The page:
Druid is also designed to scale massively, working with up to millions of events per second (or billions of events per hour). Equally important, Druid’s architecture is designed to operate at scale cheaply and efficiently. In fact, one user estimated that by switching to Druid, their company was able to accommodate 50 percent more data, while only increasing operating costs by 15 percent.

Lastly, because security data (such as logs) are generated in quantity (and in real time), stream processors are the best way to ingest this data quickly for aggregation and analysis. Druid is compatible with two of the most popular streaming technologies today, Amazon Kinesis and Apache Kafka, requiring no workarounds or extra engineering work to ingest data from these products.

In addition, Imply also provides a suite of Druid-based products, including Polaris, a Druid database-as-a-service; Pivot, a GUI for building rich, interactive dashboards; and Manager, for deploying, monitoring, and controlling Druid clusters.

Customer story: DBS

Established in 1968, the Development Bank of Singapore (DBS) is a leading multinational banking corporation, and one of the largest in Southeast Asia. Presiding over a portfolio totaling S$743 billion, DBS saw net profits of S$8.19 billion in 2022—a 15 percent return on equity.

Given its stellar reputation and global reach, one key responsibility of DBS is to combat money laundering, preventing malicious parties from disguising illegal profits as clean, legitimate income. The scale of this problem is massive, as the United Nations Office on Drugs and Crime estimates that money laundering comprises as much as 5 percent of world income, or about $800 billion to $2 trillion annually. Banks that enable money laundering (accidentally or otherwise) can be penalized with heavy fines, audited by government agencies, or even taken out of business.

The challenges of anti-money laundering efforts

While the consequences of money laundering are clear, combating it has become increasingly difficult, due to increasingly complex regulation and exponential growth in data volume, as the banking ecosystem becomes increasingly digitized. For human analysts and legacy banking systems alike, it is not possible to sift through this firehose of data and filter out fraudulent transactions or criminal actors before the fact.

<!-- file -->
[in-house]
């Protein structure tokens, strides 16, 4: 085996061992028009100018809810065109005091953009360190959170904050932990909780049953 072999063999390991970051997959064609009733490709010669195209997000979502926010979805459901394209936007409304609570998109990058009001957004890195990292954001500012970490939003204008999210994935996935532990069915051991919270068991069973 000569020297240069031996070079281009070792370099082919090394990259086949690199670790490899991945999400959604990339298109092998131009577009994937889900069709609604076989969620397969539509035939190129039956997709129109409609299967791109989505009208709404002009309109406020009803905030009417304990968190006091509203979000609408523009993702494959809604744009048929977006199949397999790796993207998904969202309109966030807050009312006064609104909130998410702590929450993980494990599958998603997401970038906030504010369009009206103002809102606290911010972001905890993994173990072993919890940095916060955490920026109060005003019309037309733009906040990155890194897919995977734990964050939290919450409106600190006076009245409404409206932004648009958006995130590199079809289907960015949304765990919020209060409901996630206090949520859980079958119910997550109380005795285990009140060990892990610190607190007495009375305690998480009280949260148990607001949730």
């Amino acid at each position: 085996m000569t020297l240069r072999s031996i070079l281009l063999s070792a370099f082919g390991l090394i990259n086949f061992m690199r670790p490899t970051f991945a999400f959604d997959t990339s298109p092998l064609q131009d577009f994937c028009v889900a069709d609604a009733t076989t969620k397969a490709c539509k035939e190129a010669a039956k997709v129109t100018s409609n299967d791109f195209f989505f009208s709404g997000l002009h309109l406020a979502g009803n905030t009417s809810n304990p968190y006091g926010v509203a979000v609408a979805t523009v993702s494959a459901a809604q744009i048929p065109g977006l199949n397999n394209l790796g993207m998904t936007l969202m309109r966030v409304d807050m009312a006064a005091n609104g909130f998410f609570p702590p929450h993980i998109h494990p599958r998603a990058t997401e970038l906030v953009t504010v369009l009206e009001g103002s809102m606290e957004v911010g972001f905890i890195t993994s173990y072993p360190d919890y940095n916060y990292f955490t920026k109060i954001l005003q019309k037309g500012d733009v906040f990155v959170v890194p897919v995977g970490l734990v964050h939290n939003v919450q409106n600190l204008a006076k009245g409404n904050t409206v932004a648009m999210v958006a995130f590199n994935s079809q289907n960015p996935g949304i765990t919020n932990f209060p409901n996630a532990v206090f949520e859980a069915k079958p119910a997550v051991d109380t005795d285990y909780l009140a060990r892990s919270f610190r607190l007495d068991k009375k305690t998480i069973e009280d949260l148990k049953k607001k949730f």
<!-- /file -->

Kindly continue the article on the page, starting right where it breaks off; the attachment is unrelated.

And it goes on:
Instead, anti-money laundering (AML) and fraud detection were both reactive, relying on analysis of batch data after the fact to go back and freeze stolen credit cards or ghost accounts, for instance. Historically, AML utilized massive file transfers between various banking systems to process and analyze batch data, an intensive and time-consuming process. Previously, DBS’ security environment also could not easily scale to keep pace with the high volume of user traffic, nor could it support advanced analytics or a high volume of simultaneous users.

Druid and afterwards

Druid was an attractive choice for several reasons. First, DBS relied on Kafka to stream security data, so Druid’s native compatibility was extremely helpful. DBS also increased its team of analysts threefold, and as a result, needed a database that could provide millisecond-response times for their queries. Lastly, DBS was mandated to retain its data for a longer period of time, and with Druid, they were able to retain data for four times as long as their previous database.

By switching to Druid, DBS could attain 360-degree visibility into their banking environment, as well as shift to real-time compliance, analyzing event data rather than responding to issues after they occurred. As part of this transition, DBS introduced more interactive, responsive dashboards for a wide range of users, including executives, analysts, and even regulators, providing instantaneous insights into security alerts and anomalies.

There were also key benefits for customers. Because investigations became faster and more streamlined, wire transfers were also processed more quickly and confidently, leading to fewer business delays. DBS could also automate more processes such as account screening or digital lifestyle services reviews, running them more cheaply, efficiently, and frequently.

Lastly, DBS also used Druid to improve data mining and machine learning use cases, ultimately with an eye for reducing false positives and negatives, while increasing true positives and negatives. In addition, DBS could train both ML and AI on customer behavior patterns, improving their ability to flag and block suspicious transactions, predict and preempt fraud, and build patterns of user behavior based on historical data.

To learn more about Druid, read the architecture guide.

Imply Polaris, a fully managed, database-as-a-service, is the easiest way to get started with Druid. Register for a free trial of Polaris today.